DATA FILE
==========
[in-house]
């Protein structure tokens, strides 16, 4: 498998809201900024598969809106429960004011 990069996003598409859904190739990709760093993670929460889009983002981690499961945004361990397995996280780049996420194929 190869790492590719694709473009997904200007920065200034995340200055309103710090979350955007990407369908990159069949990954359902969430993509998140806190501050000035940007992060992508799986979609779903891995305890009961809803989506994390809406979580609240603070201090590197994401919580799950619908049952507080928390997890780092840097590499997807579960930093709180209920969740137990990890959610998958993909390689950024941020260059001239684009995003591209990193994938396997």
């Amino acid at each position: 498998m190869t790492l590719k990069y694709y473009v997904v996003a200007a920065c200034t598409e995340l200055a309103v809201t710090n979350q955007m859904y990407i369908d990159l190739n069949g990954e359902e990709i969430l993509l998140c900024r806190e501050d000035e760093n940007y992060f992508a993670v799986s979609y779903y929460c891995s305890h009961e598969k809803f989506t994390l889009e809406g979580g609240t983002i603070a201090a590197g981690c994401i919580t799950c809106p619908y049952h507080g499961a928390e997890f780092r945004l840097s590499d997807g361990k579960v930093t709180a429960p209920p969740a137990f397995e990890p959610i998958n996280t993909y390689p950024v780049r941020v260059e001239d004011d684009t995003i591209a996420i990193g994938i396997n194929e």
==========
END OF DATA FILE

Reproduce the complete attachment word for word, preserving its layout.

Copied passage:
[in-house]
């Protein structure tokens, strides 16, 4: 498998809201900024598969809106429960004011 990069996003598409859904190739990709760093993670929460889009983002981690499961945004361990397995996280780049996420194929 190869790492590719694709473009997904200007920065200034995340200055309103710090979350955007990407369908990159069949990954359902969430993509998140806190501050000035940007992060992508799986979609779903891995305890009961809803989506994390809406979580609240603070201090590197994401919580799950619908049952507080928390997890780092840097590499997807579960930093709180209920969740137990990890959610998958993909390689950024941020260059001239684009995003591209990193994938396997």
């Amino acid at each position: 498998m190869t790492l590719k990069y694709y473009v997904v996003a200007a920065c200034t598409e995340l200055a309103v809201t710090n979350q955007m859904y990407i369908d990159l190739n069949g990954e359902e990709i969430l993509l998140c900024r806190e501050d000035e760093n940007y992060f992508a993670v799986s979609y779903y929460c891995s305890h009961e598969k809803f989506t994390l889009e809406g979580g609240t983002i603070a201090a590197g981690c994401i919580t799950c809106p619908y049952h507080g499961a928390e997890f780092r945004l840097s590499d997807g361990k579960v930093t709180a429960p209920p969740a137990f397995e990890p959610i998958n996280t993909y390689p950024v780049r941020v260059e001239d004011d684009t995003i591209a996420i990193g994938i396997n194929e």